“Do a bit of Debenhams” was one of the more recent slogans used by the ailing high street chain in an attempt to relaunch itself a couple of years back. Now Debenhams is nearly done, the brand bought by online retailer BooHoo for £55m, the physical shops due to all be closed by mid - May. About 12,000 people are being made redundant. On 21 January a court issued a winding up order against Debenhams and appointed the Official Receiver as liquidator. On 25 January the name and website only were snapped up by BooHoo but the shops were not part of the deal. After so called non- essential retail shops were allowed to open last week Debenhams stores started a closing down sale with some items being offered for as much as 70% off.



ESL- Football's Worst Own Goal?

 Anyone who has watched the evolution of our national game should not be too surprised at the latest development. Our so called Big Six clubs are joining a European Super League (ESL) to play the cream of the continent’s teams in mid-week matches. As well as appointing themselves to this elite they have declared somewhat unilaterally that they will continue to participate in existing domestic and national competition. The move has resulted in a barrage of criticism from fans, senior figures, celebrities and politicians suggesting that, despite its distinctly pro-European approach, this is nothing less than Football’s Brexit. The idea has been swirling around for years though and simply confirms what even the most ardent supporter really knew- that those who run big football clubs are more interested in money than sport.



Midsomer Murders- Dance with the Dead

This episode seems to turn up a lot on repeat channels and is well worth a look or even another look if you’ve seen it. By 2006 Midsomer Murders had reached its tenth series, an achievement only a handful of non -soap dramas ever get to mark but was it still as bizarre as it had started out? This series started with a typical PJ Hammond mystery centred around the charms of a wayward girl in a story that mixes wartime nostalgia with modern day concerns and throws in some ballroom dancing as well. Hammond’s characters this time round are a strange lot but all are in different ways dancing to the tune set by Laura who we only see fleetingly at the start in a midnight liaison with a local boy Simon Bright. Next morning his body is found in a fuel filled vintage car at a disused airfield. Though this is initially believed to be suicide it soon becomes apparent it is not.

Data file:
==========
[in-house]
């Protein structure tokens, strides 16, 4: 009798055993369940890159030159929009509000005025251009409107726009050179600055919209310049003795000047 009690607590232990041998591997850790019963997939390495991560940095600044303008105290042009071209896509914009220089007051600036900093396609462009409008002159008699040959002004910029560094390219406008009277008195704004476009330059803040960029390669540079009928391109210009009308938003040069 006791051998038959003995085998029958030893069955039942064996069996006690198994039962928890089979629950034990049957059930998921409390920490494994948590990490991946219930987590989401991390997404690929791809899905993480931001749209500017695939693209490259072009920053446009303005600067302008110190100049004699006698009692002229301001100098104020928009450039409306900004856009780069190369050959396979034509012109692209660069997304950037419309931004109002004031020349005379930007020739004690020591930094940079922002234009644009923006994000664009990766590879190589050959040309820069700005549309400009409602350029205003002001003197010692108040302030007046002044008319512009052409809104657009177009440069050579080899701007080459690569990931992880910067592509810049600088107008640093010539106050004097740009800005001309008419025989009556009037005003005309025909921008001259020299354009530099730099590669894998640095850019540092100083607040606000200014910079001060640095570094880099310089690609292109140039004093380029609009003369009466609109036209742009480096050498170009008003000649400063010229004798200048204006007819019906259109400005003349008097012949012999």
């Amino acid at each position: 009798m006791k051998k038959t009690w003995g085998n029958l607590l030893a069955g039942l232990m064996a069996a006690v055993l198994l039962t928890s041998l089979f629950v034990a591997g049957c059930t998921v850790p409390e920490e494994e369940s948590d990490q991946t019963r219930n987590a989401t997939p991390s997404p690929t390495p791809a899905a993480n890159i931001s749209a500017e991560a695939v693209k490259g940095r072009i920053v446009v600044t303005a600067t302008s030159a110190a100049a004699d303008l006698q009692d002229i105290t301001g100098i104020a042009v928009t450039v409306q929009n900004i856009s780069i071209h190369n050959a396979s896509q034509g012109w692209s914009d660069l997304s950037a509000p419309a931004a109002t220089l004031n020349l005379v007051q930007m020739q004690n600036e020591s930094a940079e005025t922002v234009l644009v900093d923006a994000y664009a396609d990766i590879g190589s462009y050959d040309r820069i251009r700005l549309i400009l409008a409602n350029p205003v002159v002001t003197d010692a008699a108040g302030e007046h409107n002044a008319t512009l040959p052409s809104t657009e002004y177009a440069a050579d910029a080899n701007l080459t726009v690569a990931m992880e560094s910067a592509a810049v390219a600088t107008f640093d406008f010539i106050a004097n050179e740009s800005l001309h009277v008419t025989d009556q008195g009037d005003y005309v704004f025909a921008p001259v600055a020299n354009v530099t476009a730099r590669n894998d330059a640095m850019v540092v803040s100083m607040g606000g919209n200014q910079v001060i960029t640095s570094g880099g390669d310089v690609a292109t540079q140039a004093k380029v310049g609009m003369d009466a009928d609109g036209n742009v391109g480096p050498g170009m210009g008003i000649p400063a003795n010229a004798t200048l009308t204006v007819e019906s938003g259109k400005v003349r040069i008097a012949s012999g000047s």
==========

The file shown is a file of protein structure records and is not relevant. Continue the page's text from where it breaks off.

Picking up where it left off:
Top of the Pops 27 March & 7 April 1986

 Presented by Chris Arnsby. 27 March 1986

[4] Samantha Fox: Touch Me (I Want Your Body). “It's the show that brings you Britain's biggest hits. Here's Samantha Fox,” Mike Smith. The off-air copy of Top of the Pops I'm viewing (downloaded from the very heart of Silbury Hill https://mega.nz/folder/h0snQACa#uiNNqosfbdrfzODHsE1clw ) begins excitingly with a glimpse of the old BBC1 computer generated globe. Nostalgia eases the pain.

Less excitingly, Top of the Pops starts with Samantha Fox's hit song which is drearier than I remember. It's... `Kids In America` at the wrong speed, isn't it? The synths, the electric guitars, the bit where the guitarists sing/chant “this is the night” is like the call and response “woh-oh” from Kids In America. This is Kim Wilde's better song fed through a system of filters designed to really maximise the mediocrity.

1986 was a good year for Samantha Fox. The end of her Page 3 modelling career was followed by four singles (although released to diminishing returns the last, I'm All You Need, didn't make the Top 40), and software house Martech released the “erotic” (yuk) video game Samantha Fox Strip Poker for anyone desperate to gawp at her grainy pixels. One of the charming qualities of VHS is the way the picture quality degrades as the tape is rewound, paused, watched, rewound, and watched again. There are a lot of tracking errors as Sam Fox starts singing, suggesting our mystery home taper watched this section a lot to ensure it had recorded properly.